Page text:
Four-month-old baby boy died in 'filthy' home with cocaine and cannabis in system, inquest hears
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A four-month-old baby tragically died in a ‘filthy’ home surrounded by cat litter trays and bags of rubbish, with a court hearing that the youngster had cocaine and cannabis in his system.
Little Grant John Storey-Delaney was found sitting in his baby bouncer by mum Sophie Riley in the early hours of 22 February 2021.
A hearing at Rochdale Coroner’s Court was told he was turning grey with a blanket over his face’.
Paramedics attended the scene, but sadly nothing could be done as Grant had already passed away.
Detective Inspector Maxwell said police searching the ‘filthy and cluttered' house in the following days found ‘rubbish strewn all over the floor’, cat litter trays filled with faeces and urine, and the boiler set to 80 degrees.
Maxwell said the property was ‘one of the worst addresses’ she had even been to in her 29 years on the job.
Mum Sophie and Grant’s father Steven Delaney were both arrested on suspicion of child neglect, but were later bailed pending further enquiries.
According to DI David Crew, Sophie said as she was admitted to custody: "I'm not going to lie I have had coke before but never around Grant.”
A post mortem found several factors that may have caused or at least contributed to Grant’s death, including the drugs in his system, the temperature inside the house – which was measured to be 26 degrees at 3.30am - and the baby bouncer he was sleeping in, which was described as 'not a safe long term sleeping position for a child […] either in isolation or combined'.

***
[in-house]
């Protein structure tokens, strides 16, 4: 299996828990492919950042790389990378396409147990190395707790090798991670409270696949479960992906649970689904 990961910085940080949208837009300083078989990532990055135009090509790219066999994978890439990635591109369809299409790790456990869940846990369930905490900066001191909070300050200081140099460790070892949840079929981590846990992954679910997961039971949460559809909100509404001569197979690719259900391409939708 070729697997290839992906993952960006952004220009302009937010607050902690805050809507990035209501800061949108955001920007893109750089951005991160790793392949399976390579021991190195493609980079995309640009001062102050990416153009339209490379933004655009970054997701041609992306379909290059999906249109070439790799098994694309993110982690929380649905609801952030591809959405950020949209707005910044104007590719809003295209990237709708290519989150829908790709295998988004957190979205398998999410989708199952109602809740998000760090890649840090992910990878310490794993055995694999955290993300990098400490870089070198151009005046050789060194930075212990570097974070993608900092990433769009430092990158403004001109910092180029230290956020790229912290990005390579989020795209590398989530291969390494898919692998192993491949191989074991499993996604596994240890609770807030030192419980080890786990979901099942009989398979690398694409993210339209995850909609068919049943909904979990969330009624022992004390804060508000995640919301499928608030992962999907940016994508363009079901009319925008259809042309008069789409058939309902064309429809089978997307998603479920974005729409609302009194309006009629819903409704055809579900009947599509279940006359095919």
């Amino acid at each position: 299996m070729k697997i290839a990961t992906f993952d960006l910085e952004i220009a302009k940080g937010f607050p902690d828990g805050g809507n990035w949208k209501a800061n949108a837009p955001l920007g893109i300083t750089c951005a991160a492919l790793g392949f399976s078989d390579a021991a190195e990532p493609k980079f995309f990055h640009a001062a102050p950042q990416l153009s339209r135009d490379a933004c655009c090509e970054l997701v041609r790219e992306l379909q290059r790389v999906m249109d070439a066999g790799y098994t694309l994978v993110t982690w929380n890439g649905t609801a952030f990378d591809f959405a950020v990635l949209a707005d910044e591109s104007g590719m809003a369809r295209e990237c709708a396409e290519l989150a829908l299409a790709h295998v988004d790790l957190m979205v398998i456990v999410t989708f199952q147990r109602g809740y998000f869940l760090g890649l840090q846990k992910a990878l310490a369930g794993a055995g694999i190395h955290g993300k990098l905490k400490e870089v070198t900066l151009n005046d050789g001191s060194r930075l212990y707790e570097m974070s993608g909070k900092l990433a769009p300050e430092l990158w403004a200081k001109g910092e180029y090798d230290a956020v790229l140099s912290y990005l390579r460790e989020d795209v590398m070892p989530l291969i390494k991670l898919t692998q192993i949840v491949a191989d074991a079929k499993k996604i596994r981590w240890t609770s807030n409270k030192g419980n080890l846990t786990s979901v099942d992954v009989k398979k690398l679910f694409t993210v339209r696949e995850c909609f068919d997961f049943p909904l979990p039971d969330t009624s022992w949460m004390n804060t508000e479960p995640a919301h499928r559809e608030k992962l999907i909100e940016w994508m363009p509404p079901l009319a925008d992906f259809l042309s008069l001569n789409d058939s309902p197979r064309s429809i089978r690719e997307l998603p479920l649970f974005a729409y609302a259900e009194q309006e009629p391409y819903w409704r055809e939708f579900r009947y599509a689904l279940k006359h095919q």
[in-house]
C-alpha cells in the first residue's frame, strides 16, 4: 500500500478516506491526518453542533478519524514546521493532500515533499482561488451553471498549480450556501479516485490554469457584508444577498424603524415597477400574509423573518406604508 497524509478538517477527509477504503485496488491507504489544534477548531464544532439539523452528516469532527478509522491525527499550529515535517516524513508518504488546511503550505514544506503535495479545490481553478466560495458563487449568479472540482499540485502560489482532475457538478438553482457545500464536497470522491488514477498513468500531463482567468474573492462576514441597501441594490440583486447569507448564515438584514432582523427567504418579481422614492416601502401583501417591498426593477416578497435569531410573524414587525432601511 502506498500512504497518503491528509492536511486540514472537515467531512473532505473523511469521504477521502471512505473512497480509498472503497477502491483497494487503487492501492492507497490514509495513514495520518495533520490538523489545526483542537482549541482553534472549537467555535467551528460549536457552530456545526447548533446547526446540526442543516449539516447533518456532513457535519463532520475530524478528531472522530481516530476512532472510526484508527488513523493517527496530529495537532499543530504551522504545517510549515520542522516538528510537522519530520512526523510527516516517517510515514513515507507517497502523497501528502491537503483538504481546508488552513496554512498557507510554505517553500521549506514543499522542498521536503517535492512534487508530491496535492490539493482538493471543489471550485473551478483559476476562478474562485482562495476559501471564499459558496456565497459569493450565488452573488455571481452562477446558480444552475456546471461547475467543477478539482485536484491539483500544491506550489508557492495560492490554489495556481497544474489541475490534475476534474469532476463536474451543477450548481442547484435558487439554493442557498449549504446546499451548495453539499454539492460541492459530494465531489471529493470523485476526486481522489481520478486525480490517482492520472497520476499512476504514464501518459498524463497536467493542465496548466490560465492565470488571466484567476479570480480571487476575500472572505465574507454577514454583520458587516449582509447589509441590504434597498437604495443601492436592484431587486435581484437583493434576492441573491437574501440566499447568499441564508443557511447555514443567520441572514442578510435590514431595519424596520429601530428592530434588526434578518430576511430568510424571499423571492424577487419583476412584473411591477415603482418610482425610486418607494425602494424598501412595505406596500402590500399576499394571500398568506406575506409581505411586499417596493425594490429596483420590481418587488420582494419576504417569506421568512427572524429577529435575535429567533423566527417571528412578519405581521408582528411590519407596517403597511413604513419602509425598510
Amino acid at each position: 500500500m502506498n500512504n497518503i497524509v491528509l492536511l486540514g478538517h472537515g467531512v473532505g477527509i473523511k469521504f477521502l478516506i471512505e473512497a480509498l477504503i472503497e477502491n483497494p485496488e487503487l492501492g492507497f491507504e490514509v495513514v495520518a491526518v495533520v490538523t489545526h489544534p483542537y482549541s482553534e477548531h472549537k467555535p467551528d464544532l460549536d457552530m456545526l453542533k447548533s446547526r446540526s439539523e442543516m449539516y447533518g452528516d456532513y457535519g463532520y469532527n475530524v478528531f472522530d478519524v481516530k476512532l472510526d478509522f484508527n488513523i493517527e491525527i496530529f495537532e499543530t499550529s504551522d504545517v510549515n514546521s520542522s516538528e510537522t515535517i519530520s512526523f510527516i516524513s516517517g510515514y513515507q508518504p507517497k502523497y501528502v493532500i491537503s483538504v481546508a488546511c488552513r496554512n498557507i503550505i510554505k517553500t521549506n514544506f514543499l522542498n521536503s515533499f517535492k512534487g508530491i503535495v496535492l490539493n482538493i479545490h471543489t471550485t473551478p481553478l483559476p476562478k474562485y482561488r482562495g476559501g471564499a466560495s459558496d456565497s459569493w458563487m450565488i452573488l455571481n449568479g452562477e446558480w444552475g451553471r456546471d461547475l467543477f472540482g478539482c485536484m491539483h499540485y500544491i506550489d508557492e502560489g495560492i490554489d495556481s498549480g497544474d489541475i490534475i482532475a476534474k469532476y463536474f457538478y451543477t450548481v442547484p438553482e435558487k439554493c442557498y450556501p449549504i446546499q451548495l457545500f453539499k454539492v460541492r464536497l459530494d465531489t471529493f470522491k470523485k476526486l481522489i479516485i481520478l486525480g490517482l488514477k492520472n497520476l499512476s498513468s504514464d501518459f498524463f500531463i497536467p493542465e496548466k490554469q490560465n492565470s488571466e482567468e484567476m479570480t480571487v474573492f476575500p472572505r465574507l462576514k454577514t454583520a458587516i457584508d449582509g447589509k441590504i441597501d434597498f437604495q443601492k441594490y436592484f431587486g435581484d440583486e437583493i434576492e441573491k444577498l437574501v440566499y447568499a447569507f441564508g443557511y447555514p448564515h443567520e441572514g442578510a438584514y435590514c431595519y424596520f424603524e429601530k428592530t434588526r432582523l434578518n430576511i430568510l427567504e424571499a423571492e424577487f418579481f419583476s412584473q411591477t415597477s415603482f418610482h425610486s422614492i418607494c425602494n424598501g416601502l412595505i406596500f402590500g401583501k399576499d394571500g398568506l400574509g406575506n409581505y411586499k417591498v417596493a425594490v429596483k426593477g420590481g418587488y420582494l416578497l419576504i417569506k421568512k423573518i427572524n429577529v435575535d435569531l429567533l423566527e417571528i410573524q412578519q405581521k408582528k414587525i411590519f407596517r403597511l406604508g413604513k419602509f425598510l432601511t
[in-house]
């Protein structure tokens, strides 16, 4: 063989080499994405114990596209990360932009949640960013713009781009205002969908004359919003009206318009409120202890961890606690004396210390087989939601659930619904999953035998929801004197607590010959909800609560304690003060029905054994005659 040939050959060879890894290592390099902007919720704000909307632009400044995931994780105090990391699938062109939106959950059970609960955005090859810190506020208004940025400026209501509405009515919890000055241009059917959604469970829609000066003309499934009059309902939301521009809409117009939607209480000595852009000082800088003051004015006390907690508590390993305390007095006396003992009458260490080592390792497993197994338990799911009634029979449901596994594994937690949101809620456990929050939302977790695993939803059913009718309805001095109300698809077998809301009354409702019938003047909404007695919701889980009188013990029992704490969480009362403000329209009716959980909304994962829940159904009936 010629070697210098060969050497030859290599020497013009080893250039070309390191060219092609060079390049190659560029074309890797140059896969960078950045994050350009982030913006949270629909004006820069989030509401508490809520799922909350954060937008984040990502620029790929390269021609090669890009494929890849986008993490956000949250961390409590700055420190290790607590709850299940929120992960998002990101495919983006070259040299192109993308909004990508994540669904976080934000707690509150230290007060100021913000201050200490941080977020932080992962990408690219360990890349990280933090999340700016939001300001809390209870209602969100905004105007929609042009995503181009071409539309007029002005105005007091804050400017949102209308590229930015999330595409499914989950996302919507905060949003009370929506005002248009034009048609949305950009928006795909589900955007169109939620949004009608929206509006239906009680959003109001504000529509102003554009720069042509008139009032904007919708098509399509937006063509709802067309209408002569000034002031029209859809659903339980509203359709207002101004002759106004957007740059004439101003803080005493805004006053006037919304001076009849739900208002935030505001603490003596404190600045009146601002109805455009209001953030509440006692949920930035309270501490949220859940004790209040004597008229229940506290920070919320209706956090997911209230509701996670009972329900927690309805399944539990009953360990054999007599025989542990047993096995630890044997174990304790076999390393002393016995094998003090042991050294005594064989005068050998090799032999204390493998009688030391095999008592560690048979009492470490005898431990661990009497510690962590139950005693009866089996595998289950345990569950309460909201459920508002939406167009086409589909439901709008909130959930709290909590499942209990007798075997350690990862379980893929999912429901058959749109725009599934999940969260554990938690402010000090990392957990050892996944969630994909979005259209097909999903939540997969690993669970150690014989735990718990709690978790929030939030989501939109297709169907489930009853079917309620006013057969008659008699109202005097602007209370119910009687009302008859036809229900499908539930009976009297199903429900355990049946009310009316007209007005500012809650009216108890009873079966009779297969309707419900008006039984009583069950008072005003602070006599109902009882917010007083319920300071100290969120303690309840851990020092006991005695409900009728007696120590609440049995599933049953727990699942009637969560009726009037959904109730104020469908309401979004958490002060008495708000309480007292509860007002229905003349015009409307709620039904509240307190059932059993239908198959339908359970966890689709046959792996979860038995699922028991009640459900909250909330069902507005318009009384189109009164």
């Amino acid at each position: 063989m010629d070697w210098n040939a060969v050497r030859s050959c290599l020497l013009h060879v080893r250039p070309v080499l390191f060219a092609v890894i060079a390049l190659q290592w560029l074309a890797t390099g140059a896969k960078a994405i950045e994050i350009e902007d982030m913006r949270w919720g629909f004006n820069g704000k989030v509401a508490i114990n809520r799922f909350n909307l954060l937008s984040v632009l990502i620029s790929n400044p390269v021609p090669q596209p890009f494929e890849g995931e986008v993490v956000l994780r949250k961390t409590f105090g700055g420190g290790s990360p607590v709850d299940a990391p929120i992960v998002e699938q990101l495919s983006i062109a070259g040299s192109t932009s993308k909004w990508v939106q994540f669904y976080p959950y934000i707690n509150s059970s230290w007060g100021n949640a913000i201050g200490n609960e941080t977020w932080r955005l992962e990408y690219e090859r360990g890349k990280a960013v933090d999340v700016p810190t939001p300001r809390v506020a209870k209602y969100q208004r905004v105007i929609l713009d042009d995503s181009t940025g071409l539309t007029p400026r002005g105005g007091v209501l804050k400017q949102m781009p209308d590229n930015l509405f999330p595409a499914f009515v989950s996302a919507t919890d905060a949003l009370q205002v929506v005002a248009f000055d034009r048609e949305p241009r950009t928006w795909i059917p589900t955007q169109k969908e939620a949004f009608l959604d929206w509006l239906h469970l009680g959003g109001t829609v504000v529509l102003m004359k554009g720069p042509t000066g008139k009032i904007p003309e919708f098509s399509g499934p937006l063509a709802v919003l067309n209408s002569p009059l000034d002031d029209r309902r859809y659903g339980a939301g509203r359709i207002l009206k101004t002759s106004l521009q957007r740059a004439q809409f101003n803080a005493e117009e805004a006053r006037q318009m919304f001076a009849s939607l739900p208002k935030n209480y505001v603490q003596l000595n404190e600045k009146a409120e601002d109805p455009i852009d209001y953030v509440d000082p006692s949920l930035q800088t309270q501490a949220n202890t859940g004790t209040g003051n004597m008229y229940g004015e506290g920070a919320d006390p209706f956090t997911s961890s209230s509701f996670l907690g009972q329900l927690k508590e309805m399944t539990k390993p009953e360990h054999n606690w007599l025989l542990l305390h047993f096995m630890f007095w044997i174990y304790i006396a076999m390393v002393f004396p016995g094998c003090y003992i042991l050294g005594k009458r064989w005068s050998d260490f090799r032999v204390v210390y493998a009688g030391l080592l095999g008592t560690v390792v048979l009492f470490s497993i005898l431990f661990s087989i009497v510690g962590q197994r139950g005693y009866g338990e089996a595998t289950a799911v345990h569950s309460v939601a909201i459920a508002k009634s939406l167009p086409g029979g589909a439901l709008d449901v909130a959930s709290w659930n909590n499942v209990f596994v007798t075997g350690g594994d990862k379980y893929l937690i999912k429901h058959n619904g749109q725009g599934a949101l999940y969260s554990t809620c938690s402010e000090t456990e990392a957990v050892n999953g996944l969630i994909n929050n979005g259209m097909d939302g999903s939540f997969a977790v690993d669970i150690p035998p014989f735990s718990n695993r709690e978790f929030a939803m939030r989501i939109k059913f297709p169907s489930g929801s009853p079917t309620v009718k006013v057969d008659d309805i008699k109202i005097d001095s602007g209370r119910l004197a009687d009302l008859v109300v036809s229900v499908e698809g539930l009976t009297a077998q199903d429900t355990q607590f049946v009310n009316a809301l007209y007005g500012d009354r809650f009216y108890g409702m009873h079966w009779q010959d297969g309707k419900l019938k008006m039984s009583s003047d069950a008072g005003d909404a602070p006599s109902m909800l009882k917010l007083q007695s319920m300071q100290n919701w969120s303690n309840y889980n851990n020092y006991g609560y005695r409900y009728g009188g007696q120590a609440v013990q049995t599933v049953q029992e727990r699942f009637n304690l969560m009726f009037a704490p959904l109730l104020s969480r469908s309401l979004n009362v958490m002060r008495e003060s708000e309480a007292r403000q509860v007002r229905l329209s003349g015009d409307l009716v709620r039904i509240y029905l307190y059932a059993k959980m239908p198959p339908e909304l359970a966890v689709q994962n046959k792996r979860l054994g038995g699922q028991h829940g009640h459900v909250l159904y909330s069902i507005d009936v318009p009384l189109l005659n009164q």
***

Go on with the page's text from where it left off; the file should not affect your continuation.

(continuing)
Coroner Catherine McKenna ruled the cause of death as unascertained, recording an open conclusion.
However, she noted how Grant had been found with drugs in his system and had been in an 'unsanitary' environment.
Pathologost Dr Philip Lumb said a scab on Grant’s head was 'unlikely to have been caused by his own movements’, but did not contribute to his death.
McKenna concluded: "Grant was found in a filthy and cluttered home where the boiler was set to 80C, cat litter trays were filled with faeces and bags of rubbish were strewn across the floor.
"The post-mortem evidence was unable to arrive an exact mechanism of death. I have heard, however, that Grant had drugs in his system, so there is evidence he was exposed to both cocaine and cannabis, and whilst I can't find that this caused or contributed to his death, I feel they should be recorded in the record of inquest."
If you’ve been affected by any of these issues and want to speak to someone in confidence regarding the welfare of a child, contact the NSPCC on 0808 800 5000, 8am–10pm Monday to Friday, 9am–6pm weekends. If you are a child seeking advice and support, call Childline for free on 0800 1111
Topics: UK News